Silence is not a strategy

What do Rachel Dolezal, Archbishop John C. Neinstedt and Joyce Mitchell have in common?

i-passed-for-white-top-sonya-wilde-everettAll three covered up their transgressions and find their names front and center in today’s news.

If you’ve been asleep for the past week or, like me, distracted by your son’s wedding, allow me to fill in the blanks:

– Rachel Dolezal has been forced to quit as NAACP chapter president in Spokane because she refused to admit she didn’t have a single drop of black blood coursing through her veins.
Nienstedt resigned his post in the Roman Catholic Archdiocese of Minneapolis amid accusations of covering multiple sexual abuse claims involving priests.
– Mitchell is the upstate New York prison employee who not only covered up her role in helping two convicted killers escape but, allegedly, also had sexual liaisons with both cons and fell in love with the elder one.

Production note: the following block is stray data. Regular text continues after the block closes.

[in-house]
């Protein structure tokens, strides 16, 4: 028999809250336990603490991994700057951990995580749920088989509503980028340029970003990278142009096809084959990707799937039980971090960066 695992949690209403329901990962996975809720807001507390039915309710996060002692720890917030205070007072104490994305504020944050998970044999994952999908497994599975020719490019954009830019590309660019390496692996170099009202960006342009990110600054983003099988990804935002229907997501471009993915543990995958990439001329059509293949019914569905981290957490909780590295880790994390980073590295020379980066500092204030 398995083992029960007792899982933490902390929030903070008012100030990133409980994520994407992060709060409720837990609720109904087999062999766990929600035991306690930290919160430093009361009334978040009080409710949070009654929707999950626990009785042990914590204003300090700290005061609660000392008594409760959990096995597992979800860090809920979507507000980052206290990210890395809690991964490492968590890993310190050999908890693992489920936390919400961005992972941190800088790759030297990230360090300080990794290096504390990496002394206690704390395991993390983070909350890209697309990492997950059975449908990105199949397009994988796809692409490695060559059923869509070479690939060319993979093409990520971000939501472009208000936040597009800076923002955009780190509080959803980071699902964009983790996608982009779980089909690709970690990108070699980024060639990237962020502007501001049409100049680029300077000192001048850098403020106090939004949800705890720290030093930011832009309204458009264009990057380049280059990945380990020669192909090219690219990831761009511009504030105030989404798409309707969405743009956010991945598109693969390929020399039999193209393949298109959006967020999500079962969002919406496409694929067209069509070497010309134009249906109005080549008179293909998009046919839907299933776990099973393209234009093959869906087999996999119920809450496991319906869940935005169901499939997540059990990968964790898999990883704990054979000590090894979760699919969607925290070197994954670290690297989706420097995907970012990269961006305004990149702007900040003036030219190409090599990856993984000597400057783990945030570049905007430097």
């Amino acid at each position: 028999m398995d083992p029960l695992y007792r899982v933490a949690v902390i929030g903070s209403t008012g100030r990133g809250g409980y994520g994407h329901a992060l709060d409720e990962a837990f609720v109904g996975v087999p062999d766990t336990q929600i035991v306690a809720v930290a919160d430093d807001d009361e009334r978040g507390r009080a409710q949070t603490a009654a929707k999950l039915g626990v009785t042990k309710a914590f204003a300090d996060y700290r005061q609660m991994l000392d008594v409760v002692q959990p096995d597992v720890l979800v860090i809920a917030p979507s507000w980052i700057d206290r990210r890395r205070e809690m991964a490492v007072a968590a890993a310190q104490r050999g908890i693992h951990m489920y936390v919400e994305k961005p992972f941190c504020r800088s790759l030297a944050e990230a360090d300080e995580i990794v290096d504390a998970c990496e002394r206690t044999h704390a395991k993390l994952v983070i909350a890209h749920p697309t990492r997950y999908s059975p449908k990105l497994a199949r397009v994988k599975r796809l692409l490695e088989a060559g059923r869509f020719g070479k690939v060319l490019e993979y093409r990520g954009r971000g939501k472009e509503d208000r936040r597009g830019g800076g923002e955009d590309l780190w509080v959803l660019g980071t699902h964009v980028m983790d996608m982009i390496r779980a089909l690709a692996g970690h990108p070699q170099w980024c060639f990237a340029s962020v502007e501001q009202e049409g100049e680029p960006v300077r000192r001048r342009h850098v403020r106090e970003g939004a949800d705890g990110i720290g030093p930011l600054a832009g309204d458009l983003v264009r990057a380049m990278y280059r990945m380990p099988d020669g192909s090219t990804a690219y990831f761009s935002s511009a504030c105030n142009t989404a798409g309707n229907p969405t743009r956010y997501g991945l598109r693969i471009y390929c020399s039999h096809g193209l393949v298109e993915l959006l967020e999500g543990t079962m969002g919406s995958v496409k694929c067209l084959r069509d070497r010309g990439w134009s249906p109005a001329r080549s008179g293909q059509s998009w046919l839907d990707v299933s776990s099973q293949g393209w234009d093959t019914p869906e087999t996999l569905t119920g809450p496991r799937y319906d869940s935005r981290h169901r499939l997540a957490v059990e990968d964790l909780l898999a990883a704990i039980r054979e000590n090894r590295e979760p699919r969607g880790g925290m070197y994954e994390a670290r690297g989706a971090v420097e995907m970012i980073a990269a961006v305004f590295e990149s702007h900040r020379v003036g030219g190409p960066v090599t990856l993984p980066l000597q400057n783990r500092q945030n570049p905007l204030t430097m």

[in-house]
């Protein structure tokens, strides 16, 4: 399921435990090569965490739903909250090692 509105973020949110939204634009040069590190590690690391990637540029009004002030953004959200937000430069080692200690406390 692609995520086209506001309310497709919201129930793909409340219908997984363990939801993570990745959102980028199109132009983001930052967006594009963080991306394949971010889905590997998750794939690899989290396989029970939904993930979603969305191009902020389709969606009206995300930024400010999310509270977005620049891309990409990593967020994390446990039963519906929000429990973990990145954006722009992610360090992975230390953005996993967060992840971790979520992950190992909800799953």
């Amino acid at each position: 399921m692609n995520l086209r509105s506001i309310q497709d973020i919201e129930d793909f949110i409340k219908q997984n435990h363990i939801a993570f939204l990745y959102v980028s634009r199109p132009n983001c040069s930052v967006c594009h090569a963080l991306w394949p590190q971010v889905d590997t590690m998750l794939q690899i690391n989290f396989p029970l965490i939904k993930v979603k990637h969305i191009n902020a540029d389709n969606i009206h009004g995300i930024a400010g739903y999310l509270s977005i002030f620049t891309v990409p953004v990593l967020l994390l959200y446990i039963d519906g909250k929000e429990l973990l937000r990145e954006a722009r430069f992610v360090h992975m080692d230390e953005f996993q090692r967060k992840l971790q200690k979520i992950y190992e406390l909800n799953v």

Silence may have been a strategy in the past, but in today’s 24×7, Google search-dominated world, your skeletons will, indeed, be outed. To paraphrase Joe Louis, one of the great heavyweights of all-time, “You can run. But, you can’t hide.”

That’s why we walk away from clients who ask us to help cover-up past transgressions. It’s also why I went public long about having played a lead role in the CIAs botched assassination attempts on Fidel Castro. I knew someone, someday, would find out and derail my modestly successful career.

So, as painful as it may be, it’s best to ‘fess up early and often. The reputation you’ll save will be your own (or your client’s).

One thought on “Silence is not a strategy

  1. Good piece and very timely. Unfortunately, the people who cover up don’t hear you.